Premier League close to agreeing £130m new funding package for EFL, but parachute payments could be at risk

PREM clubs are set to finally agree a new extra £130million-per-year funding package for the EFL.

But the cash boost will be conditional on lower division clubs accepting strict financial control rules.

PABurnley achieved promotion back to the promised land of the Prem[/caption]

GettyIn contrast, Leicester went down, and clubs dropping to the Championship in future must now must wait to see the fate of parachute payments[/caption]

And there is STILL no agreement on the future of parachute payments for relegated teams 

EFL chiefs have been pushing for a massive increase of £1bn from top flight TV revenues over a three-year cycle, in addition to the current £1.6bn over the period.

That demand was fiercely resisted by Prem club chiefs, who pointed out that many EFL club owners had deeper pockets than they did.

But with growing pressure from the Government for the Prem and EFL to reach a deal before being ordered to accept a figure, a compromise is being hammered out ahead of next week’s meeting of the 20 top flight clubs.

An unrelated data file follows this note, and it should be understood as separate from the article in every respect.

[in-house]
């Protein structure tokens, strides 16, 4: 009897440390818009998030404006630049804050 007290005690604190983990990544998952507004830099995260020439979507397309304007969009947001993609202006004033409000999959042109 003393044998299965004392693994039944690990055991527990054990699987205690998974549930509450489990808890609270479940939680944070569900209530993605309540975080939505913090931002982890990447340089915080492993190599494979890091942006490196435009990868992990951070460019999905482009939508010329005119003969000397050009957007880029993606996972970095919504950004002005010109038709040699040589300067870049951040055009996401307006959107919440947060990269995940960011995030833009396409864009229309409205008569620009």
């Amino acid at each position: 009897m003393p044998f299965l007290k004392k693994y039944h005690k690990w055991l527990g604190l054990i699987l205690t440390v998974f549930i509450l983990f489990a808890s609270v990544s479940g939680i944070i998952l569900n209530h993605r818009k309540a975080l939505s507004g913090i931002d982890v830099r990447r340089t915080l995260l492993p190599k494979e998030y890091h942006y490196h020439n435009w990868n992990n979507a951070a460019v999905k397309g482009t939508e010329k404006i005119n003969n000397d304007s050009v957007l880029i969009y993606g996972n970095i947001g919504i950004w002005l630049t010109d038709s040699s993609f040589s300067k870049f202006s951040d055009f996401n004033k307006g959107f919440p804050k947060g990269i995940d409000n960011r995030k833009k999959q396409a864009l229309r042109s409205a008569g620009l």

The proposal to be put before the clubs will be for the extra cash to be distributed on a “merit” basis, determined by the final position in each of the three EFL divisions.

As part of the agreement, clubs will also agree to costs limits of their own, limiting spending on wages and transfers to a fixed percentage of revenues.

That will mirror – most likely at a higher threshold – the rules being introduced by UEFA over the next three seasons, which will see a maximum of 70 per cent of revenues allowed to be spent by 2025-26.

The supposed deal would see teams at the top of the Championship nearly doubling their current annual £5.2m Prem windfall to nearer £9m.


But many of the Prem clubs outside the Big Six remain determined to keep the principal of parachute payments and only accept a limited reduction in their value.

Parachute payments are currently worth up to £106m over three years for established Prem clubs like Leicester who fall out of the top flight.

And some of the smaller Prem clubs are arguing that they should have less tight spending restrictions in the event of relegation and the clubs they join in the Championship.

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